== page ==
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Now that phosphates are no longer in my dishwasher detergent, my dishes come out looking cloudy and grubby. Do I need to wash dishes by hand? - Carol Foerch
Because phosphates stimulate algal blooms in lakes and streams, 16 states have limited phosphates in dishwasher detergents to 0.5 percent. Now many brands, which once contained as high as 8 percent, have had to reformulate. You’re not alone in observing that phosphate-free detergents can leave a disappointing residue; Consumer Reports studied them four years ago, and reached the same conclusion.
Washing by hand might help the cloudiness, especially for glassware and silver. As a general rule, however, if you scrape dishes instead of pre-rinsing, and wash only full loads, using a dishwasher is more eco-friendly than hand washing, since they generally use less water and energy.
Here are some other tips to try:
- Make sure glasses are upside-down so suds can drain.
- Don’t nest dishes, which can trap detergent between them.
- Switch to a low-alkali, gel enzyme detergent. Enzymes are living organisms that feed on grease and dirt, breaking them up so they wash away more readily. In its most recent tests of reduced-phosphate dishwasher soaps, Consumer Reports noted that enzymes may have improved the products’ performance. Enzymes can also help in the case of soft water, which is highly alkali and can etch surfaces to produce that grubby look, says Martin Wolf, a chemist and director of technology at Seventh Generation.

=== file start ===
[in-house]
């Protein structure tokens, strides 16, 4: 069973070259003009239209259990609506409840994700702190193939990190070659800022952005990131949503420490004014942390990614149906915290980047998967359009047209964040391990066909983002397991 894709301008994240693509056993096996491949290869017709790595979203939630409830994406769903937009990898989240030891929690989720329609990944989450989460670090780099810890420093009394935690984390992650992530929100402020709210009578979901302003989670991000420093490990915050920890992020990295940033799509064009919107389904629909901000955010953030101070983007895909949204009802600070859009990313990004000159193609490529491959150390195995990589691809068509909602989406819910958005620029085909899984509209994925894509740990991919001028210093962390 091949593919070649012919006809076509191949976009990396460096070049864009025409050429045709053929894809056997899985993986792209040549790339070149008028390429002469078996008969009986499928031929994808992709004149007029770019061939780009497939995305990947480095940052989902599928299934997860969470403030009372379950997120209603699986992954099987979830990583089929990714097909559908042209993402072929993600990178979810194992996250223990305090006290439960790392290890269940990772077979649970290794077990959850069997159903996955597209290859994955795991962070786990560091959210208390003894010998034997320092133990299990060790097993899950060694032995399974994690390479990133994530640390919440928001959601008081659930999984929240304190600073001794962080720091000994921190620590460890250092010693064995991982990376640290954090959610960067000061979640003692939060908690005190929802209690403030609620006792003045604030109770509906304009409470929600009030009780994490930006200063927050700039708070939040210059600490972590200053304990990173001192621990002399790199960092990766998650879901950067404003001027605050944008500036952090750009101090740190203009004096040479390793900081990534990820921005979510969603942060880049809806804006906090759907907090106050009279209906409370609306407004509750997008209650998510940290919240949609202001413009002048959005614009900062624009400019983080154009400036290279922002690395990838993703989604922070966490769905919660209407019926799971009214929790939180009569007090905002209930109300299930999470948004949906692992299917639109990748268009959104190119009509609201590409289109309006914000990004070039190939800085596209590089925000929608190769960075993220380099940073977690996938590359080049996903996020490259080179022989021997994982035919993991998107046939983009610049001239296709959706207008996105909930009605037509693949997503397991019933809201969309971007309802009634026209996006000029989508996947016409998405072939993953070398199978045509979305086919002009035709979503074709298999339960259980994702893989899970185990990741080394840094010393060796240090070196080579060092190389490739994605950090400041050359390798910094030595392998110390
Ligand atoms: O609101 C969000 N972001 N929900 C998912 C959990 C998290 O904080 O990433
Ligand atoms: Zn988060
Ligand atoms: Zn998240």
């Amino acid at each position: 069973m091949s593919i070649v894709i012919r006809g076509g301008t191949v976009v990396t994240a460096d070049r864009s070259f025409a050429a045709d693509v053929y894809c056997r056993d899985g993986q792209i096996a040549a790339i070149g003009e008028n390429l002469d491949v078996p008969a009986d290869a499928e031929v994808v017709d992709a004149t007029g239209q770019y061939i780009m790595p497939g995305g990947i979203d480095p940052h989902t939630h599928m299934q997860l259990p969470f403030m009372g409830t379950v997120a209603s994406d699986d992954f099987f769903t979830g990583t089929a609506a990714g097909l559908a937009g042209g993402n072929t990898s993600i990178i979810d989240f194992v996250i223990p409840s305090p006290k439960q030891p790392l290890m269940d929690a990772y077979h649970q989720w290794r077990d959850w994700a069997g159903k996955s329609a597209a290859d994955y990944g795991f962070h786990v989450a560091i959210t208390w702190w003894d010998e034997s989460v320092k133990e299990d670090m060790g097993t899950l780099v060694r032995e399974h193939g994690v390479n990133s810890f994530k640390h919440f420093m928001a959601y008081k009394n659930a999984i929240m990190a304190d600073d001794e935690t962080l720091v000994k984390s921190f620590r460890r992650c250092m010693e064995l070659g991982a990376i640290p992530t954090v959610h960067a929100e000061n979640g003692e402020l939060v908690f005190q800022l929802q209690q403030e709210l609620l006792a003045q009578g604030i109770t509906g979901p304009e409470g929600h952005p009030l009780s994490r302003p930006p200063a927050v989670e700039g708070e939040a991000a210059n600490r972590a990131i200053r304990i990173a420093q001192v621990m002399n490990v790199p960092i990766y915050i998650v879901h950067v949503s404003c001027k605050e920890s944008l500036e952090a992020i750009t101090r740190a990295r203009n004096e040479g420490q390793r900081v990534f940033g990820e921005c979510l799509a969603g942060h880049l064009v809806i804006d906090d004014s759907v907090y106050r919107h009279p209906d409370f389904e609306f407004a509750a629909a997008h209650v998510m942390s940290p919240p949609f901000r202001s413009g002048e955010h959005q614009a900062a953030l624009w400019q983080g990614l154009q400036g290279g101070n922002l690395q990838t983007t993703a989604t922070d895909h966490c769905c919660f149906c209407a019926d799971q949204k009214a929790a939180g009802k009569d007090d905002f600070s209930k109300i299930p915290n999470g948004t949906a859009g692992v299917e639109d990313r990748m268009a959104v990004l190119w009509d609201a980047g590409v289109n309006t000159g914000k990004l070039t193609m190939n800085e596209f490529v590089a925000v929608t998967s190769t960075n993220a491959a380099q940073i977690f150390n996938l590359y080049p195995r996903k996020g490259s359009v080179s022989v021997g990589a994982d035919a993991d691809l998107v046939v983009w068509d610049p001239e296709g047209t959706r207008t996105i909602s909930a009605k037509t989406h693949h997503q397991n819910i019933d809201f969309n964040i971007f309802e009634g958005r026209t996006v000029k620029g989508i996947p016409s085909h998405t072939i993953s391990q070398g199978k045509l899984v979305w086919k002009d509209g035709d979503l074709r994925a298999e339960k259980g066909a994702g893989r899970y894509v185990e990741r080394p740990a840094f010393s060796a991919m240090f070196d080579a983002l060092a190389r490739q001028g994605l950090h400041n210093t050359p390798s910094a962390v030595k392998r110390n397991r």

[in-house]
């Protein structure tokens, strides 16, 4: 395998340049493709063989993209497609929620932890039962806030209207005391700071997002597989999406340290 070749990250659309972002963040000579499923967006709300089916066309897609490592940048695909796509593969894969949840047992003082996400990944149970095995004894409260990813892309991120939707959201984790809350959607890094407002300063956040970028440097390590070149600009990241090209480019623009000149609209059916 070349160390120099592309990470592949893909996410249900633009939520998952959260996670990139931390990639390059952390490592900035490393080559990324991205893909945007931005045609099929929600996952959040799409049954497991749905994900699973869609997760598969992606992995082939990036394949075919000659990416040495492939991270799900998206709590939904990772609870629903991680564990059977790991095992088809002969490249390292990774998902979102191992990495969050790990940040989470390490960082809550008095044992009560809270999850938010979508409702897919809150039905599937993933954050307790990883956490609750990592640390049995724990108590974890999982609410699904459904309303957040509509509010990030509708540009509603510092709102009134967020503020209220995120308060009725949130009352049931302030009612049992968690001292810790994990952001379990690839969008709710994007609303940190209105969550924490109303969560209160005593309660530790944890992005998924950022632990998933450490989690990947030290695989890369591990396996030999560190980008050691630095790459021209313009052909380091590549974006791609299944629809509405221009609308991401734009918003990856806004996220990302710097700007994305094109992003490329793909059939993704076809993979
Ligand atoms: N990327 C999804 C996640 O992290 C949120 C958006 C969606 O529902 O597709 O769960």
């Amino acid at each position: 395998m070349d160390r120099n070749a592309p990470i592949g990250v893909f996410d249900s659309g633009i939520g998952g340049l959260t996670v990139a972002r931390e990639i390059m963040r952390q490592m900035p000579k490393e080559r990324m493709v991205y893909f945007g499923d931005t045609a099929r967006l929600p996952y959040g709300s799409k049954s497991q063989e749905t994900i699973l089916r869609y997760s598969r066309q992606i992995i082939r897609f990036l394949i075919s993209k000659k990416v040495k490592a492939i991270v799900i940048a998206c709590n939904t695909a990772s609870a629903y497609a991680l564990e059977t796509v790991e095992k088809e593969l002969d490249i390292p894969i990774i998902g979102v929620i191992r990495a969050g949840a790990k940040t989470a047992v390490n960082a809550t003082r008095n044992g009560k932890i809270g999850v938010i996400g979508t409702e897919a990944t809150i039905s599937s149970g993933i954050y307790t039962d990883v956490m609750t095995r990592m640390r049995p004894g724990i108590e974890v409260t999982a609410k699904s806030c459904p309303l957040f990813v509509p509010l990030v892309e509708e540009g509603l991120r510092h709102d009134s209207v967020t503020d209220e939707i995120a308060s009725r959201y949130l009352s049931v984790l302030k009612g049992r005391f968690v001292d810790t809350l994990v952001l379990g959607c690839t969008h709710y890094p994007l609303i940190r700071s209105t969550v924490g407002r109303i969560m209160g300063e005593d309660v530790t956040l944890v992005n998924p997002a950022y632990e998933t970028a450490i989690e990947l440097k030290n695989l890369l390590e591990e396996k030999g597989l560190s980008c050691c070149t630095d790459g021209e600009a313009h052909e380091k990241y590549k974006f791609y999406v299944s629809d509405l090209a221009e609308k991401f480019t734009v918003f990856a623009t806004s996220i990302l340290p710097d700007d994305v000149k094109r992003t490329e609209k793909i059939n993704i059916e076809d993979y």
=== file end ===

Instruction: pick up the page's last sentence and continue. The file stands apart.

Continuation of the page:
- If cloudiness sticks around after you’ve tried an enzyme gel, try adjusting your well water to medium, rather than low, hardness. Set the value at 100 parts per million (ppm) on your water softener control.
- If you can’t easily get to the softener controls, open the bypass valve slightly. This allows untreated water to mix with softened water. It’s like adjusting the temperature of your bath water.
- No bypass valve? Ask your plumber to install a bypass system just for your diswasher, so that your softened well water doesn’t flow directly into that appliance.
But hopefully you won’t have to play the pipes and valves. While enzyme detergents cost more than conventional detergents, they’ll likely save your money you’d spend on plumbers and valves. So give one a try, and let me know if it helps!
Mindy Pennybacker regularly answers readers' green-living questions. She is also editor of GreenerPenny.com and author of Do One Green Thing: Saving the Earth Through Simple, Everyday Choices.